The light over the bed in my ER bay.

Learning life lessons… the hard way

When I get hurt, I’m like a cat. I don’t let on unless it’s impossible to hide. Pity parties aren’t my thing, so I suck it up and just cope with it. Usually that works, but sometimes it can backfire on me.

This week was typical. A week ago, I thought I had pulled a muscle in my back. I had done something similar a couple months ago and figured I had moved wrong and aggravated the injury. I spent the week laying low and taking care of it the best I knew how: some herbal remedies and, when it got bad, some ibuprophen. To my credit, I had sorted it out pretty quickly and was almost back to normal. Or so I thought.

Yesterday, just as I was returning to normal, something went terribly wrong, and there was a ridiculous amount of pain in my hip and thigh. The two ways I described it were that it felt like someone was stabbing me in the side, or that it was like an intense charley horse that wouldn’t stop. I’ve never felt pain that bad in my life. Laying down, I could tolerate it, but when I tried to sit or stand, it was excruciating. Last night I was able to get it down to a dull roar, but today, nothing would make the stabbing pain stop.

Again, I want to point out that I’m not writing about this for pity or sympathy. Instead, I’m writing it as a kind of therapy, forcing myself to recognize what happened, and why.

You see, because I don’t like asking for help, I spent the better part of 24 hours in agony.

The light over the bed in my ER bay.
The light over the bed in my ER bay.

Finally, I couldn’t stand it any more. A reluctant call to my doctor’s office for suggestions on how to manage the pain turned into a “you need to go to the ER” conversation. I really didn’t want to go to the emergency room for financial reasons; because I feared what the pain would be like just getting there; and because, frankly, some ER nurses and doctors have made me feel like I was wasting their time if I wasn’t bleeding. And perhaps most of all—I didn’t want strangers to see me in pain.

However, it wasn’t getting better, no matter what I tried. Knowing the nurse was right, I sucked it up and reached out to two incredibly dear friends of mine who I knew would be there for me.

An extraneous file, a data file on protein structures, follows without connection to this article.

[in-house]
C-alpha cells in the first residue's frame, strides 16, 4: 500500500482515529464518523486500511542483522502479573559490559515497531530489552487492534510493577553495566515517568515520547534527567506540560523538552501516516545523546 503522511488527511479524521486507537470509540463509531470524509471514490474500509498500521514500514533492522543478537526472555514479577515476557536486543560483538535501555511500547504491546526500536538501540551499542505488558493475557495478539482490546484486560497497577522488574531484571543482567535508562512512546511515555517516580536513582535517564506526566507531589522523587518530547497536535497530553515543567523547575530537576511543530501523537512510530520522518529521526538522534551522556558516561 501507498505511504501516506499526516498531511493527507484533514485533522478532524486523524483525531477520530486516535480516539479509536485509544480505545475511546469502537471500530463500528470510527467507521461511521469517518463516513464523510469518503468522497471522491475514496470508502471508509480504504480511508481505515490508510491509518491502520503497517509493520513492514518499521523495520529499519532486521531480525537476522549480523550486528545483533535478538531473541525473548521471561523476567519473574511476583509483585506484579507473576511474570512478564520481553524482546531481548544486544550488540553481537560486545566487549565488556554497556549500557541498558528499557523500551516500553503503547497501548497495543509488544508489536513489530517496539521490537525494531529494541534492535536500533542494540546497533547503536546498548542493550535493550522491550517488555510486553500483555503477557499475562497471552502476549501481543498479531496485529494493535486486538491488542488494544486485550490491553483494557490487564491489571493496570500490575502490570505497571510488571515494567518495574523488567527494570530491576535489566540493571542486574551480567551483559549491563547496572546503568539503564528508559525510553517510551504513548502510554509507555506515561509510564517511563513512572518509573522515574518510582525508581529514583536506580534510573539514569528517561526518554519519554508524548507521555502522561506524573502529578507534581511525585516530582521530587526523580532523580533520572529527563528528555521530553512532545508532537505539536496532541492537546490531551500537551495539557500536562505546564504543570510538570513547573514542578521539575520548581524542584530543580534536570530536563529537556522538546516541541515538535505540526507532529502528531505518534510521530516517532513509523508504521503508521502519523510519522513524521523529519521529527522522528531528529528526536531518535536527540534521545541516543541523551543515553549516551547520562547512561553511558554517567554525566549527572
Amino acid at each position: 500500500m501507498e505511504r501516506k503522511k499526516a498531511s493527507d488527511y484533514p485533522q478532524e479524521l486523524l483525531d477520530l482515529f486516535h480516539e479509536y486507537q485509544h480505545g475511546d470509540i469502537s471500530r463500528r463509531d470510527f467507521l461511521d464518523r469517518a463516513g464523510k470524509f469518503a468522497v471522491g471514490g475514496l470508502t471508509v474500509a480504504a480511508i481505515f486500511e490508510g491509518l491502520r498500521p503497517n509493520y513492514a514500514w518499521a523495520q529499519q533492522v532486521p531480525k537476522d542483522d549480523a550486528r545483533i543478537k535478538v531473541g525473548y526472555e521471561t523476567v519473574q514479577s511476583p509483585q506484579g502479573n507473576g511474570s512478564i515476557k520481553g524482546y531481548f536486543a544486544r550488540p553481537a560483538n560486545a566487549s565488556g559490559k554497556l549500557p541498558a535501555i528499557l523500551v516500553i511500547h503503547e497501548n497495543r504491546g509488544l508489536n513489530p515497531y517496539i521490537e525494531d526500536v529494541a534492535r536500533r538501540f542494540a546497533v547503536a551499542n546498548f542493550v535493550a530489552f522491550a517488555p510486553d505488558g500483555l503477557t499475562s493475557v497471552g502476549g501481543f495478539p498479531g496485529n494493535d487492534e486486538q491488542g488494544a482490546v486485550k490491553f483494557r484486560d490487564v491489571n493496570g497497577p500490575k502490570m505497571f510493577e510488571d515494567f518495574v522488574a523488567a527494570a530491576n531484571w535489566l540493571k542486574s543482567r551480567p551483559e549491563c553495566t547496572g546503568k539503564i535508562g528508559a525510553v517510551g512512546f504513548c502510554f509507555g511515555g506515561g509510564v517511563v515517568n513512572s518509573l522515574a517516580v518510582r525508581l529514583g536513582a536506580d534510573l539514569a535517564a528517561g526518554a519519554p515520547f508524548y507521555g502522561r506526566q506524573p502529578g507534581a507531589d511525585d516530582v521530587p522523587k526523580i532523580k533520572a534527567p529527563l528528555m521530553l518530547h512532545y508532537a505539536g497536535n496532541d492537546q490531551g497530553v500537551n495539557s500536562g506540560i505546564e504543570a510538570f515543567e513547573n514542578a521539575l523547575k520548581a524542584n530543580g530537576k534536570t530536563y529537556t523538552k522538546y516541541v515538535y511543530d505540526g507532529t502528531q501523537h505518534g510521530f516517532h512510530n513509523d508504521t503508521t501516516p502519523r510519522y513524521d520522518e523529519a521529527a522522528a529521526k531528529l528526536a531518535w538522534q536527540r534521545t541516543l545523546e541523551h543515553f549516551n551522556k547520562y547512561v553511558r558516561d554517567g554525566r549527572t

They took me to the ER at the Heart Hospital of Austin. Despite the name, it has a tiny but fully-functional ER and will see anyone with injuries and illnesses (excluding trauma) even if unrelated to heart issues. When we got there, there was absolutely no one in the waiting room, which was exactly what I needed, and I was in an ER bay within about five minutes after filling out brief paperwork. There, the awesome nurse and doctor took the time to listen to me. They were careful and methodical, not rushed and distracted like you see n some ERs, and they did everything possible to make me comfortable. Most importantly, they treated me with kindness and respect, and never distrusted the existence of my pain or downplayed it.

I got a CT scan and some other tests, and as it turns out, I had a kidney infection that caused the initial pain, and because of the way I was walking and holding my body to lessen that pain, I ended up hurting myself even more.

So I learned some important lessons today.

1) Don’t assume pain is always what you think it is, and that it will just “go away”.

If I had gone to my doctor a week ago I might have had the kidney infection treated without ever having to go through what I did today.

2) Don’t be too proud to ask for help.

Seriously. I should not have waited over 24 hours to ask someone to take me to the doctor.

3) Good friends will never say no to you when you need them.

Really, enough said.

4) Yoga.

I live a pretty sedentary life, and I don’t exercise enough. Even worse, I don’t stretch out my muscles and do basic strength training, so they have become weak and cranky. So, to my body, I say, “message received loud and clear.”

And now, I’m on the mend, with meds to treat the pain and inflammation, and a resolution to take better care of myself and not be so damned stubborn the next time.

 

3 thoughts on “Learning life lessons… the hard way

  1. I glad to hear you are on the mend. I was raised to be stoic when it comes to pain or bad fortune and it seems you were probably raised under the same model. Last summer I suffered through repeated kidney stone attacks. The most excruciating pain I have ever endured bar none and I live with chronic pain so I’m not exaggerating. Since then I have been taking much better care of me by overcoming the stoic role modeling and becoming my own best friend. Get better soon and get on the self love bandwagon – okay?

    • Thanks timethief. I do believe the pain was in the same ballpark as kidney stones… that’s actually one of the things that they had to rule out. As for being raised to be stoic… before she retired, my mom was a nurse who ran an ER for a time. I’m not blaming her for any of this, but some part of that experience must have rubbed off on me.

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